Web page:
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The San Francisco Public Press has won an award from the National Council on Crime and Delinquency. Last month, the group recognized our reporters and editors with a national Prevention for a Safer Society award for their articles on experiments in San Francisco with “restorative justice,” an alternative method for dealing with youth misbehavior in schools.
The series, produced in collaboration with the Center for Public Integrity in Washington, D.C., delved into alternative, nonpunitive routes that the city’s schools are taking to mediate conflict among students and prevent suspensions and expulsions.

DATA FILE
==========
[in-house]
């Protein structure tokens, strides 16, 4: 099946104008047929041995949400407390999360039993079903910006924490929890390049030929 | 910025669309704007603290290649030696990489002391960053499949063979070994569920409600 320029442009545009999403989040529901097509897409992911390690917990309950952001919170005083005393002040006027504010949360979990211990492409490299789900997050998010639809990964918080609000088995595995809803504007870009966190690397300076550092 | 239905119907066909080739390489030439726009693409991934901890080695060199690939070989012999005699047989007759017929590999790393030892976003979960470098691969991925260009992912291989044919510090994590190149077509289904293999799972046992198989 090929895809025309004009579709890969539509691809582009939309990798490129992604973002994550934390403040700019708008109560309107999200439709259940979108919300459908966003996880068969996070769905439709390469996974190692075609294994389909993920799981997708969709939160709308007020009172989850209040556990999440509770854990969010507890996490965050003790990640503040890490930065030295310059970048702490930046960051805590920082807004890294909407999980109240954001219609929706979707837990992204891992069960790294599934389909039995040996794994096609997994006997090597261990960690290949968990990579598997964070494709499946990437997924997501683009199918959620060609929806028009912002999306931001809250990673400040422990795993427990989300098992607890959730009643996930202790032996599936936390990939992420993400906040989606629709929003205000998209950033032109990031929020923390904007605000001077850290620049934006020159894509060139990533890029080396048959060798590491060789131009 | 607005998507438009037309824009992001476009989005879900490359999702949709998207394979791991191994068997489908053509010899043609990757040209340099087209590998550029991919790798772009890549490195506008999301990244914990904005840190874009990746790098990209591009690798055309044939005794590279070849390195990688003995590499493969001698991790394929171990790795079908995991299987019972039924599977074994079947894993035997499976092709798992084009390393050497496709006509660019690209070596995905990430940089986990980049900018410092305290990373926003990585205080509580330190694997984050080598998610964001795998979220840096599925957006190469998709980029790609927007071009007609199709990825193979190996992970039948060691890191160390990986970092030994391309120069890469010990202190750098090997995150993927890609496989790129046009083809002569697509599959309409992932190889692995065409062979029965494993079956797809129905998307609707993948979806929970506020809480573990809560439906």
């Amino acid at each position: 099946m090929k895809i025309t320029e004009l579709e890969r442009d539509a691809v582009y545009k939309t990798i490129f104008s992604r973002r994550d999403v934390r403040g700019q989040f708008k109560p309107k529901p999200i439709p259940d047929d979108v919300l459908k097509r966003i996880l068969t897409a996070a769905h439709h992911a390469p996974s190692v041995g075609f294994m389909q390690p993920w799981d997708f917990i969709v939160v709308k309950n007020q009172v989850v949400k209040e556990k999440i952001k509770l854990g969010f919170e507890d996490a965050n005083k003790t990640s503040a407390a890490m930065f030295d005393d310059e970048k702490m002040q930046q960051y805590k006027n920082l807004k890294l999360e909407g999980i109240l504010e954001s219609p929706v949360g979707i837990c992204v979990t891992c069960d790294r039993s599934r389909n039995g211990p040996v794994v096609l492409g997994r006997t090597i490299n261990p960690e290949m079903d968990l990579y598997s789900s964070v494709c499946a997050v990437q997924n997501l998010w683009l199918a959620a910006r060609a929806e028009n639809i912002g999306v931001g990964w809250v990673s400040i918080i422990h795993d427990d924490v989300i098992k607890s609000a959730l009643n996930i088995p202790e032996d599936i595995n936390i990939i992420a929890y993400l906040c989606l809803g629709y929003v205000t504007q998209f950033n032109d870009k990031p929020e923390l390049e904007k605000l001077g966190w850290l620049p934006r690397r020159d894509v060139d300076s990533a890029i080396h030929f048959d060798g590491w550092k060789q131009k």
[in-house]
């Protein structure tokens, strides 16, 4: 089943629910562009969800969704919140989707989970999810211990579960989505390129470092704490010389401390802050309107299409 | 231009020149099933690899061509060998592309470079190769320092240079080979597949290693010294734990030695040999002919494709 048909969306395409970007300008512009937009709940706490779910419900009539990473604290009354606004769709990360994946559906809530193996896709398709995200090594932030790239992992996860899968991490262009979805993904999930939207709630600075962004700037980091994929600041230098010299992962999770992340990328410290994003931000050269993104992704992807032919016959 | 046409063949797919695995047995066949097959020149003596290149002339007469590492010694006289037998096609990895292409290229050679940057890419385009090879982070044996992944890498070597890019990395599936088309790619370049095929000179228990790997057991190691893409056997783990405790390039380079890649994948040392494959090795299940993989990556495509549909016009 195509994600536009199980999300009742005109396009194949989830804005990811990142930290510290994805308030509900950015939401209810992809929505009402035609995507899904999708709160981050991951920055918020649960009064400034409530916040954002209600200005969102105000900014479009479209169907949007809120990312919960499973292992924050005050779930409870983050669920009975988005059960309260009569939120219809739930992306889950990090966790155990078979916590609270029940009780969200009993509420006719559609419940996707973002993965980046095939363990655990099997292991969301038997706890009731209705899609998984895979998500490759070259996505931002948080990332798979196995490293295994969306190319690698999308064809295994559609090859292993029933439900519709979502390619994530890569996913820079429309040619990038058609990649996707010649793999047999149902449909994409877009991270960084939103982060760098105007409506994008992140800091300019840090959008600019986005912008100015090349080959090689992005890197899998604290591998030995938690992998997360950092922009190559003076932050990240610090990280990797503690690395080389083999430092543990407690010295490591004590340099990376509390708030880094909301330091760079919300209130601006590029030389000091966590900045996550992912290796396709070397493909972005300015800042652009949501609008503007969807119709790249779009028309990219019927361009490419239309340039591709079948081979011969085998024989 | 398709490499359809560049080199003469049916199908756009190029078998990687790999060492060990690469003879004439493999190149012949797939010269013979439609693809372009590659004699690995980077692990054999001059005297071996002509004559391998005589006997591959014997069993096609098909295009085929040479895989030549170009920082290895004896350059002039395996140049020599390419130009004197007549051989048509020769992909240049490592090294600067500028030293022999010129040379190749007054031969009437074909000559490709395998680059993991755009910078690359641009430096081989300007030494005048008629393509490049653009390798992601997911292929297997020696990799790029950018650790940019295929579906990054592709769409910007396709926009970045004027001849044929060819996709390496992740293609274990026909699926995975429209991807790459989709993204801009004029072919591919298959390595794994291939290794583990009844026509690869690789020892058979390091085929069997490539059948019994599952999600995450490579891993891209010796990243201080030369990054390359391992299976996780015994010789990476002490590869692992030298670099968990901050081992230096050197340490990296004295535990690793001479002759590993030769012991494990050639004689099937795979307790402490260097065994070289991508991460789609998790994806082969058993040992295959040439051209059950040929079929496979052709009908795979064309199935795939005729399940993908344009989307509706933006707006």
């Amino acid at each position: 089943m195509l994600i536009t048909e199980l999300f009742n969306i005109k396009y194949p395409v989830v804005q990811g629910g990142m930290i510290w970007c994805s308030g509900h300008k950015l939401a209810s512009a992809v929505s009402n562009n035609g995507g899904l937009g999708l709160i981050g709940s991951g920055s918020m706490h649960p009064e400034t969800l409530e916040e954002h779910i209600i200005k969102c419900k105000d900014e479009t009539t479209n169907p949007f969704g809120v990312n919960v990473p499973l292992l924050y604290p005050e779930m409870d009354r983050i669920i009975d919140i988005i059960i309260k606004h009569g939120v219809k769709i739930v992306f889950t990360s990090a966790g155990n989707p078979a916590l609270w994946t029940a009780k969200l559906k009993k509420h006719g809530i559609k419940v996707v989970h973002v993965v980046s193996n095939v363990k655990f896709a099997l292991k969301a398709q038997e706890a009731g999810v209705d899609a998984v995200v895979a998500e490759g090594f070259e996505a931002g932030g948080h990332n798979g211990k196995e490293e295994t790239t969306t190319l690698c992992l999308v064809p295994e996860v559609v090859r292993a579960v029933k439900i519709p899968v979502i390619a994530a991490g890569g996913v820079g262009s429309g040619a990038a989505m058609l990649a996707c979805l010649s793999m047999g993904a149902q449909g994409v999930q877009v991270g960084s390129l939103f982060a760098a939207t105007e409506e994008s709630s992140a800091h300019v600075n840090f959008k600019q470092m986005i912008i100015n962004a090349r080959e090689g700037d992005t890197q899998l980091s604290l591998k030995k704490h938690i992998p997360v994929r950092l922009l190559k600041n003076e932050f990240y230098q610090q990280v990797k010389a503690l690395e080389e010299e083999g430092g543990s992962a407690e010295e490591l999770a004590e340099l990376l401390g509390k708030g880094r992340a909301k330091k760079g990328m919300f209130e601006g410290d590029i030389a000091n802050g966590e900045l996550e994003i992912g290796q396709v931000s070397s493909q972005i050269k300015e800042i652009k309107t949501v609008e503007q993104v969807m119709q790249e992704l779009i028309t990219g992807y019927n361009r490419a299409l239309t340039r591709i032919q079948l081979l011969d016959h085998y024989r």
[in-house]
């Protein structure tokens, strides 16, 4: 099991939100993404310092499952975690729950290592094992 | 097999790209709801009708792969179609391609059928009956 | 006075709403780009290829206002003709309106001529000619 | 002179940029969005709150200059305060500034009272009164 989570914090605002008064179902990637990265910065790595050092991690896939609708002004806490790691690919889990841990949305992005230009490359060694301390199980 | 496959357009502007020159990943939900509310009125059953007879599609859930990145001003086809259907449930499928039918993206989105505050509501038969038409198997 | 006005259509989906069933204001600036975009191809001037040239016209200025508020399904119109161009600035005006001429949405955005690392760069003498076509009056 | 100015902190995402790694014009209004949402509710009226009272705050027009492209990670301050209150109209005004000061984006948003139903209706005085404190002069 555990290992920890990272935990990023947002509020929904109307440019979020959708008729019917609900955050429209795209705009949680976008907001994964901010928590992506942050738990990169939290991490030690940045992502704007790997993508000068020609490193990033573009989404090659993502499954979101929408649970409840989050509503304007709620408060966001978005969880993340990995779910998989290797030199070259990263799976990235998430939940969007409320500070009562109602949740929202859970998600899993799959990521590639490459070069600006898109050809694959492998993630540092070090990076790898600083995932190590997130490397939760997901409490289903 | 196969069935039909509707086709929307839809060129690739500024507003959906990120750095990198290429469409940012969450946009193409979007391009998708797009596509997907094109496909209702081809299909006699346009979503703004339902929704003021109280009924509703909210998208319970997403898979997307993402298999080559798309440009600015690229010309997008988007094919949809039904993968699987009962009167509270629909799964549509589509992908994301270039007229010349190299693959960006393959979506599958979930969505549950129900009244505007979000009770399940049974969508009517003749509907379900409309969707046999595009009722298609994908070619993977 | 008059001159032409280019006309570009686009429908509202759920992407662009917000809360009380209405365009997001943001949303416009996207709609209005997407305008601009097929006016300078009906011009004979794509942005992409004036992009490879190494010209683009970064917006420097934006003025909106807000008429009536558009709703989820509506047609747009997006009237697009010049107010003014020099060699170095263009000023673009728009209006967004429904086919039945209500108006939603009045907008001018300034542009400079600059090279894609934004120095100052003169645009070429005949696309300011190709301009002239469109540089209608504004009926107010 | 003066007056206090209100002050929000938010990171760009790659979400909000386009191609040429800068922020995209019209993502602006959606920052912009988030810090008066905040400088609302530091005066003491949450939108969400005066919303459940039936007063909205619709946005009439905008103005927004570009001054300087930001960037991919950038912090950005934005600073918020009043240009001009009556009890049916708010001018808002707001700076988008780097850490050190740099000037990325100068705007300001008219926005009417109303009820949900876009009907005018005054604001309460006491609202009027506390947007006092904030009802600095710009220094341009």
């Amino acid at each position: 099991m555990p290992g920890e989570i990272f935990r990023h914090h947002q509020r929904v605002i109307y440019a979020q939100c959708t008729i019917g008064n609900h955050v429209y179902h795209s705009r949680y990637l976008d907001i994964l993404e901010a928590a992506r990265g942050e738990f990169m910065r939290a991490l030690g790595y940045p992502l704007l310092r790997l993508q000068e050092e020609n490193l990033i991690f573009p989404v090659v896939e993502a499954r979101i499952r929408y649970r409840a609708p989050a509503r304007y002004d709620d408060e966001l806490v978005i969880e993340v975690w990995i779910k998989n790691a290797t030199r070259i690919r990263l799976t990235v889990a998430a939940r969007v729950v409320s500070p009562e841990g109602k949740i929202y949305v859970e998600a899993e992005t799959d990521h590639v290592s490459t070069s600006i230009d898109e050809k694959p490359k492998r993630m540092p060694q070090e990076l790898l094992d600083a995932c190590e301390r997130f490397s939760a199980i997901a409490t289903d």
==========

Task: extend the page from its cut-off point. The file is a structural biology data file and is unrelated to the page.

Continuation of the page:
In the lead story, “Bucking a punitive trend, San Francisco lets students own up to misdeeds instead of getting kicked out of school,” lead reporter Jeremy Adam Smith revealed that through innovative new approaches involving counseling and confronting peers, San Francisco schools achieved some of the lowest expulsion rates in the San Francisco Bay Area.
Public Press reporter T.J. Johnston and editors Rich Pestorich and Michael Stoll, as well as the Center for Public Integrity’s Susan Ferris, also received recognition for their work on the report.
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